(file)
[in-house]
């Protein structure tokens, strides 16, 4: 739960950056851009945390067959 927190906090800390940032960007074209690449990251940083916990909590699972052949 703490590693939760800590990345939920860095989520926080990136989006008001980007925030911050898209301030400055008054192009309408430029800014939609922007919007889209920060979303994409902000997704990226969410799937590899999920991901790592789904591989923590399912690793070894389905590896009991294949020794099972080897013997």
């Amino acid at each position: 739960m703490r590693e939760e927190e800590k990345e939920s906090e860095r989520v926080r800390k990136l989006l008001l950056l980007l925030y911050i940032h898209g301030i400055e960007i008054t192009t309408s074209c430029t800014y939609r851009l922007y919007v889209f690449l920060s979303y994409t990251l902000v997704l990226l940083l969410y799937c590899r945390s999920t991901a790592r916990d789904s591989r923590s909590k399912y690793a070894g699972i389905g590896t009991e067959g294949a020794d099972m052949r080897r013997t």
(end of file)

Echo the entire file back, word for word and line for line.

[in-house]
């Protein structure tokens, strides 16, 4: 739960950056851009945390067959 927190906090800390940032960007074209690449990251940083916990909590699972052949 703490590693939760800590990345939920860095989520926080990136989006008001980007925030911050898209301030400055008054192009309408430029800014939609922007919007889209920060979303994409902000997704990226969410799937590899999920991901790592789904591989923590399912690793070894389905590896009991294949020794099972080897013997």
């Amino acid at each position: 739960m703490r590693e939760e927190e800590k990345e939920s906090e860095r989520v926080r800390k990136l989006l008001l950056l980007l925030y911050i940032h898209g301030i400055e960007i008054t192009t309408s074209c430029t800014y939609r851009l922007y919007v889209f690449l920060s979303y994409t990251l902000v997704l990226l940083l969410y799937c590899r945390s999920t991901a790592r916990d789904s591989r923590s909590k399912y690793a070894g699972i389905g590896t009991e067959g294949a020794d099972m052949r080897r013997t």